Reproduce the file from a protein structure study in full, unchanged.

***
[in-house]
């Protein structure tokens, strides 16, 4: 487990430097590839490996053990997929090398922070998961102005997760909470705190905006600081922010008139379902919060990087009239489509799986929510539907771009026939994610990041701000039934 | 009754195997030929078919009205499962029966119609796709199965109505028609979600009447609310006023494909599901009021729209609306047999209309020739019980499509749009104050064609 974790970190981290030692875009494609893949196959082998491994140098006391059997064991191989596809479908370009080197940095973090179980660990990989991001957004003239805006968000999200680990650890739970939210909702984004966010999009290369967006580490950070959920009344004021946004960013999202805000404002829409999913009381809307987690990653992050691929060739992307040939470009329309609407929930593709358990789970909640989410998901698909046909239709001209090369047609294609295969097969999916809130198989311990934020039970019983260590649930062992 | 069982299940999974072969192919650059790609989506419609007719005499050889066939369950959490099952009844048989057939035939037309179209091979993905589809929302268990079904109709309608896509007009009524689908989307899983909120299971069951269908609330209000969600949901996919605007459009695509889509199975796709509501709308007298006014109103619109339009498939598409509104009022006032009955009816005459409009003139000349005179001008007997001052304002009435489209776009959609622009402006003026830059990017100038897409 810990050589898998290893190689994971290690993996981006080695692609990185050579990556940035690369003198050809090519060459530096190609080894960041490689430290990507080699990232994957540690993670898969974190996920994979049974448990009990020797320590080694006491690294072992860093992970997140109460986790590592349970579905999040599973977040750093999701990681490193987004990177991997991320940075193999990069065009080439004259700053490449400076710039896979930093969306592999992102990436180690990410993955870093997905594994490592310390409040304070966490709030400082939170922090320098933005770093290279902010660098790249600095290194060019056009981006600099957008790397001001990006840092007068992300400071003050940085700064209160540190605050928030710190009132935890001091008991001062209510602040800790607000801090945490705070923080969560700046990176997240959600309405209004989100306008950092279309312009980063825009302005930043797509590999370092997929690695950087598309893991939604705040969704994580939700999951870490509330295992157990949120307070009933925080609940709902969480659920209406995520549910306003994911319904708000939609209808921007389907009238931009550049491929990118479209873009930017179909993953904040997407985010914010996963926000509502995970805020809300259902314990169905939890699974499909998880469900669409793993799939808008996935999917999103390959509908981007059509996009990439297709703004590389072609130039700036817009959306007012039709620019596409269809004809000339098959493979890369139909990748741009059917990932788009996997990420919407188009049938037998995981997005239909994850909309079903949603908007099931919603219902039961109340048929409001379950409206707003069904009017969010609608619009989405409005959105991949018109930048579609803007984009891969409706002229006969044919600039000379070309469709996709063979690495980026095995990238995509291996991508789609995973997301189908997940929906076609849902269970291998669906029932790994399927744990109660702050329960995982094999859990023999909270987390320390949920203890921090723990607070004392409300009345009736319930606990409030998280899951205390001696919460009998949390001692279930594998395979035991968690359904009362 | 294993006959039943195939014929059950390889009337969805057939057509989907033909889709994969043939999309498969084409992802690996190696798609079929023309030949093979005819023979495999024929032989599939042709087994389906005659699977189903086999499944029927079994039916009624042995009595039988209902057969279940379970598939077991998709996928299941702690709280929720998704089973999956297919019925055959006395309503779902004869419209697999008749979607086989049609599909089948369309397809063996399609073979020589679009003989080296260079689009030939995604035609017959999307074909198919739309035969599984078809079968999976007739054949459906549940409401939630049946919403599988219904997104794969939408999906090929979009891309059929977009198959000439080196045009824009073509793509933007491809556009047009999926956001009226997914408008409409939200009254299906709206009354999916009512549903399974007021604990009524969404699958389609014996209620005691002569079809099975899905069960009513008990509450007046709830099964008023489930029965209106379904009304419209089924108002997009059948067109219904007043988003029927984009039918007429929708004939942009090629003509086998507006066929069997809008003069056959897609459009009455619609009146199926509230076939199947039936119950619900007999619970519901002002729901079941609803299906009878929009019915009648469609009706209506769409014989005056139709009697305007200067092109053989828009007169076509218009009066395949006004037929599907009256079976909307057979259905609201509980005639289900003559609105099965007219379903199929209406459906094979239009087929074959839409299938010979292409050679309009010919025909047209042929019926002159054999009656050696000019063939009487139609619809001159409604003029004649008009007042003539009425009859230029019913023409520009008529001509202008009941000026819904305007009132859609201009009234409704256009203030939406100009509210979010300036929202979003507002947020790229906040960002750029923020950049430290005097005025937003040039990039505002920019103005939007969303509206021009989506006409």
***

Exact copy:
[in-house]
């Protein structure tokens, strides 16, 4: 487990430097590839490996053990997929090398922070998961102005997760909470705190905006600081922010008139379902919060990087009239489509799986929510539907771009026939994610990041701000039934 | 009754195997030929078919009205499962029966119609796709199965109505028609979600009447609310006023494909599901009021729209609306047999209309020739019980499509749009104050064609 974790970190981290030692875009494609893949196959082998491994140098006391059997064991191989596809479908370009080197940095973090179980660990990989991001957004003239805006968000999200680990650890739970939210909702984004966010999009290369967006580490950070959920009344004021946004960013999202805000404002829409999913009381809307987690990653992050691929060739992307040939470009329309609407929930593709358990789970909640989410998901698909046909239709001209090369047609294609295969097969999916809130198989311990934020039970019983260590649930062992 | 069982299940999974072969192919650059790609989506419609007719005499050889066939369950959490099952009844048989057939035939037309179209091979993905589809929302268990079904109709309608896509007009009524689908989307899983909120299971069951269908609330209000969600949901996919605007459009695509889509199975796709509501709308007298006014109103619109339009498939598409509104009022006032009955009816005459409009003139000349005179001008007997001052304002009435489209776009959609622009402006003026830059990017100038897409 810990050589898998290893190689994971290690993996981006080695692609990185050579990556940035690369003198050809090519060459530096190609080894960041490689430290990507080699990232994957540690993670898969974190996920994979049974448990009990020797320590080694006491690294072992860093992970997140109460986790590592349970579905999040599973977040750093999701990681490193987004990177991997991320940075193999990069065009080439004259700053490449400076710039896979930093969306592999992102990436180690990410993955870093997905594994490592310390409040304070966490709030400082939170922090320098933005770093290279902010660098790249600095290194060019056009981006600099957008790397001001990006840092007068992300400071003050940085700064209160540190605050928030710190009132935890001091008991001062209510602040800790607000801090945490705070923080969560700046990176997240959600309405209004989100306008950092279309312009980063825009302005930043797509590999370092997929690695950087598309893991939604705040969704994580939700999951870490509330295992157990949120307070009933925080609940709902969480659920209406995520549910306003994911319904708000939609209808921007389907009238931009550049491929990118479209873009930017179909993953904040997407985010914010996963926000509502995970805020809300259902314990169905939890699974499909998880469900669409793993799939808008996935999917999103390959509908981007059509996009990439297709703004590389072609130039700036817009959306007012039709620019596409269809004809000339098959493979890369139909990748741009059917990932788009996997990420919407188009049938037998995981997005239909994850909309079903949603908007099931919603219902039961109340048929409001379950409206707003069904009017969010609608619009989405409005959105991949018109930048579609803007984009891969409706002229006969044919600039000379070309469709996709063979690495980026095995990238995509291996991508789609995973997301189908997940929906076609849902269970291998669906029932790994399927744990109660702050329960995982094999859990023999909270987390320390949920203890921090723990607070004392409300009345009736319930606990409030998280899951205390001696919460009998949390001692279930594998395979035991968690359904009362 | 294993006959039943195939014929059950390889009337969805057939057509989907033909889709994969043939999309498969084409992802690996190696798609079929023309030949093979005819023979495999024929032989599939042709087994389906005659699977189903086999499944029927079994039916009624042995009595039988209902057969279940379970598939077991998709996928299941702690709280929720998704089973999956297919019925055959006395309503779902004869419209697999008749979607086989049609599909089948369309397809063996399609073979020589679009003989080296260079689009030939995604035609017959999307074909198919739309035969599984078809079968999976007739054949459906549940409401939630049946919403599988219904997104794969939408999906090929979009891309059929977009198959000439080196045009824009073509793509933007491809556009047009999926956001009226997914408008409409939200009254299906709206009354999916009512549903399974007021604990009524969404699958389609014996209620005691002569079809099975899905069960009513008990509450007046709830099964008023489930029965209106379904009304419209089924108002997009059948067109219904007043988003029927984009039918007429929708004939942009090629003509086998507006066929069997809008003069056959897609459009009455619609009146199926509230076939199947039936119950619900007999619970519901002002729901079941609803299906009878929009019915009648469609009706209506769409014989005056139709009697305007200067092109053989828009007169076509218009009066395949006004037929599907009256079976909307057979259905609201509980005639289900003559609105099965007219379903199929209406459906094979239009087929074959839409299938010979292409050679309009010919025909047209042929019926002159054999009656050696000019063939009487139609619809001159409604003029004649008009007042003539009425009859230029019913023409520009008529001509202008009941000026819904305007009132859609201009009234409704256009203030939406100009509210979010300036929202979003507002947020790229906040960002750029923020950049430290005097005025937003040039990039505002920019103005939007969303509206021009989506006409």